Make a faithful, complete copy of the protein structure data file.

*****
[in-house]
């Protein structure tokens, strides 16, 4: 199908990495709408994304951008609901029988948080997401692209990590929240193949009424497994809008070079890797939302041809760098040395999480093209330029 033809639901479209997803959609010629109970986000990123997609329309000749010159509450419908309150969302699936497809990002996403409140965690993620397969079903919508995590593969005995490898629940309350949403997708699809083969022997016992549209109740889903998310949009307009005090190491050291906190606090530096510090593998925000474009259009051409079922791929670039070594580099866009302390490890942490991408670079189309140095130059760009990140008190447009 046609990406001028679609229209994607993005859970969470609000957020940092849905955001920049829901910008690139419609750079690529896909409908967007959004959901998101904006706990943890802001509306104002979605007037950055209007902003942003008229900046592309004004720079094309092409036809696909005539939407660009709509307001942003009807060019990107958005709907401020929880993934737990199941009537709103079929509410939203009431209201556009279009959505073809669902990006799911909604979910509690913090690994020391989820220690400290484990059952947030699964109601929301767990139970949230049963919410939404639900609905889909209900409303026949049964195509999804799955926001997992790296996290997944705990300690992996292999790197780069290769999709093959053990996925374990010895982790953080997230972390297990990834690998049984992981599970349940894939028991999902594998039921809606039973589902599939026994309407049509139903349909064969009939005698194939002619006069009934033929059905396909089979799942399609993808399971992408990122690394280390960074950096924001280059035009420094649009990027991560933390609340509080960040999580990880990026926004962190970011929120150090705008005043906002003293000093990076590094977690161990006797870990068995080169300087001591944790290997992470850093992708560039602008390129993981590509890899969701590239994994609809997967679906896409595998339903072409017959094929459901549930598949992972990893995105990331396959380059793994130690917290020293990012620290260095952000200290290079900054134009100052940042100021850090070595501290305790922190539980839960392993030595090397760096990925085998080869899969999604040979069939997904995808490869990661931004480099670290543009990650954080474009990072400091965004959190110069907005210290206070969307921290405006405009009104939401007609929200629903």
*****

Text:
[in-house]
């Protein structure tokens, strides 16, 4: 199908990495709408994304951008609901029988948080997401692209990590929240193949009424497994809008070079890797939302041809760098040395999480093209330029 033809639901479209997803959609010629109970986000990123997609329309000749010159509450419908309150969302699936497809990002996403409140965690993620397969079903919508995590593969005995490898629940309350949403997708699809083969022997016992549209109740889903998310949009307009005090190491050291906190606090530096510090593998925000474009259009051409079922791929670039070594580099866009302390490890942490991408670079189309140095130059760009990140008190447009 046609990406001028679609229209994607993005859970969470609000957020940092849905955001920049829901910008690139419609750079690529896909409908967007959004959901998101904006706990943890802001509306104002979605007037950055209007902003942003008229900046592309004004720079094309092409036809696909005539939407660009709509307001942003009807060019990107958005709907401020929880993934737990199941009537709103079929509410939203009431209201556009279009959505073809669902990006799911909604979910509690913090690994020391989820220690400290484990059952947030699964109601929301767990139970949230049963919410939404639900609905889909209900409303026949049964195509999804799955926001997992790296996290997944705990300690992996292999790197780069290769999709093959053990996925374990010895982790953080997230972390297990990834690998049984992981599970349940894939028991999902594998039921809606039973589902599939026994309407049509139903349909064969009939005698194939002619006069009934033929059905396909089979799942399609993808399971992408990122690394280390960074950096924001280059035009420094649009990027991560933390609340509080960040999580990880990026926004962190970011929120150090705008005043906002003293000093990076590094977690161990006797870990068995080169300087001591944790290997992470850093992708560039602008390129993981590509890899969701590239994994609809997967679906896409595998339903072409017959094929459901549930598949992972990893995105990331396959380059793994130690917290020293990012620290260095952000200290290079900054134009100052940042100021850090070595501290305790922190539980839960392993030595090397760096990925085998080869899969999604040979069939997904995808490869990661931004480099670290543009990650954080474009990072400091965004959190110069907005210290206070969307921290405006405009009104939401007609929200629903």